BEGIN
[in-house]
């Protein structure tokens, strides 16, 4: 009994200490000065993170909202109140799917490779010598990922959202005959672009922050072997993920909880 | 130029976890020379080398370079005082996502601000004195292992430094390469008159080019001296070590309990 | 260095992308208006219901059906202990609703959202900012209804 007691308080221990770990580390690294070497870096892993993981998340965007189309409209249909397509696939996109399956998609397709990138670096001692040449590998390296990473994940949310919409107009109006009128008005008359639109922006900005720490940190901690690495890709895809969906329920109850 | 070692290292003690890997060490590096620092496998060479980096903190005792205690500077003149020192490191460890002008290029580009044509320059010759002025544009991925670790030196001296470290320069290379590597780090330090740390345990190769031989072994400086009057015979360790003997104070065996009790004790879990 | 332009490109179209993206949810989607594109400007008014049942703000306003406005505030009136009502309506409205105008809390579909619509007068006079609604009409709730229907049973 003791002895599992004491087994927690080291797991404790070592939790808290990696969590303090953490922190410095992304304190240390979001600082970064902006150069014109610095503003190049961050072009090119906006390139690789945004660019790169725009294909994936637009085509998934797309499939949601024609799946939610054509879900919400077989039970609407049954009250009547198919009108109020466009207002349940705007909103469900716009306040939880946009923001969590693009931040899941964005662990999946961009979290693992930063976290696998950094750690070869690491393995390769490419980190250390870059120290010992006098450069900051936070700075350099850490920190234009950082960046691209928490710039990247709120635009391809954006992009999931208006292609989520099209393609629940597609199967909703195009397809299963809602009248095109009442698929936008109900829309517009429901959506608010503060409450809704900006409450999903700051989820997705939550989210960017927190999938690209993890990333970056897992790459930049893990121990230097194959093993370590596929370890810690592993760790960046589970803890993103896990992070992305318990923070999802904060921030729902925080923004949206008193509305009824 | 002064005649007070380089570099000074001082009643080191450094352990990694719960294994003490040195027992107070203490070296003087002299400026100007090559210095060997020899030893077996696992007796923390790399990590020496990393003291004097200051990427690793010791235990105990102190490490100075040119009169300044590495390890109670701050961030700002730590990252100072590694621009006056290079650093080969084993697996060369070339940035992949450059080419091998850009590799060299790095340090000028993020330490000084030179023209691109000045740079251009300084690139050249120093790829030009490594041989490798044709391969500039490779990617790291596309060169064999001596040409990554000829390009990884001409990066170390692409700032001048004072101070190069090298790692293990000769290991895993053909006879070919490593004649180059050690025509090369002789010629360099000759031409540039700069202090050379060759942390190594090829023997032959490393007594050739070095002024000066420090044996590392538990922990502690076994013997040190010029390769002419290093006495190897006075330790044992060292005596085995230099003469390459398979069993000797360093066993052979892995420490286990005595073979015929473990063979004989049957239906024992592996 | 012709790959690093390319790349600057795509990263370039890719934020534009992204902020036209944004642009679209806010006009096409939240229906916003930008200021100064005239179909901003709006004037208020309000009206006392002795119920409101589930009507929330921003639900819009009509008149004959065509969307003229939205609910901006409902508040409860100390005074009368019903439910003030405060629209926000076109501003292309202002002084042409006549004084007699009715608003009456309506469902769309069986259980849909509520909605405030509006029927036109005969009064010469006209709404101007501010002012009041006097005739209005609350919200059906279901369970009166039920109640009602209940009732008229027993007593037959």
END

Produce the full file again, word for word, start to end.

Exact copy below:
[in-house]
């Protein structure tokens, strides 16, 4: 009994200490000065993170909202109140799917490779010598990922959202005959672009922050072997993920909880 | 130029976890020379080398370079005082996502601000004195292992430094390469008159080019001296070590309990 | 260095992308208006219901059906202990609703959202900012209804 007691308080221990770990580390690294070497870096892993993981998340965007189309409209249909397509696939996109399956998609397709990138670096001692040449590998390296990473994940949310919409107009109006009128008005008359639109922006900005720490940190901690690495890709895809969906329920109850 | 070692290292003690890997060490590096620092496998060479980096903190005792205690500077003149020192490191460890002008290029580009044509320059010759002025544009991925670790030196001296470290320069290379590597780090330090740390345990190769031989072994400086009057015979360790003997104070065996009790004790879990 | 332009490109179209993206949810989607594109400007008014049942703000306003406005505030009136009502309506409205105008809390579909619509007068006079609604009409709730229907049973 003791002895599992004491087994927690080291797991404790070592939790808290990696969590303090953490922190410095992304304190240390979001600082970064902006150069014109610095503003190049961050072009090119906006390139690789945004660019790169725009294909994936637009085509998934797309499939949601024609799946939610054509879900919400077989039970609407049954009250009547198919009108109020466009207002349940705007909103469900716009306040939880946009923001969590693009931040899941964005662990999946961009979290693992930063976290696998950094750690070869690491393995390769490419980190250390870059120290010992006098450069900051936070700075350099850490920190234009950082960046691209928490710039990247709120635009391809954006992009999931208006292609989520099209393609629940597609199967909703195009397809299963809602009248095109009442698929936008109900829309517009429901959506608010503060409450809704900006409450999903700051989820997705939550989210960017927190999938690209993890990333970056897992790459930049893990121990230097194959093993370590596929370890810690592993760790960046589970803890993103896990992070992305318990923070999802904060921030729902925080923004949206008193509305009824 | 002064005649007070380089570099000074001082009643080191450094352990990694719960294994003490040195027992107070203490070296003087002299400026100007090559210095060997020899030893077996696992007796923390790399990590020496990393003291004097200051990427690793010791235990105990102190490490100075040119009169300044590495390890109670701050961030700002730590990252100072590694621009006056290079650093080969084993697996060369070339940035992949450059080419091998850009590799060299790095340090000028993020330490000084030179023209691109000045740079251009300084690139050249120093790829030009490594041989490798044709391969500039490779990617790291596309060169064999001596040409990554000829390009990884001409990066170390692409700032001048004072101070190069090298790692293990000769290991895993053909006879070919490593004649180059050690025509090369002789010629360099000759031409540039700069202090050379060759942390190594090829023997032959490393007594050739070095002024000066420090044996590392538990922990502690076994013997040190010029390769002419290093006495190897006075330790044992060292005596085995230099003469390459398979069993000797360093066993052979892995420490286990005595073979015929473990063979004989049957239906024992592996 | 012709790959690093390319790349600057795509990263370039890719934020534009992204902020036209944004642009679209806010006009096409939240229906916003930008200021100064005239179909901003709006004037208020309000009206006392002795119920409101589930009507929330921003639900819009009509008149004959065509969307003229939205609910901006409902508040409860100390005074009368019903439910003030405060629209926000076109501003292309202002002084042409006549004084007699009715608003009456309506469902769309069986259980849909509520909605405030509006029927036109005969009064010469006209709404101007501010002012009041006097005739209005609350919200059906279901369970009166039920109640009602209940009732008229027993007593037959």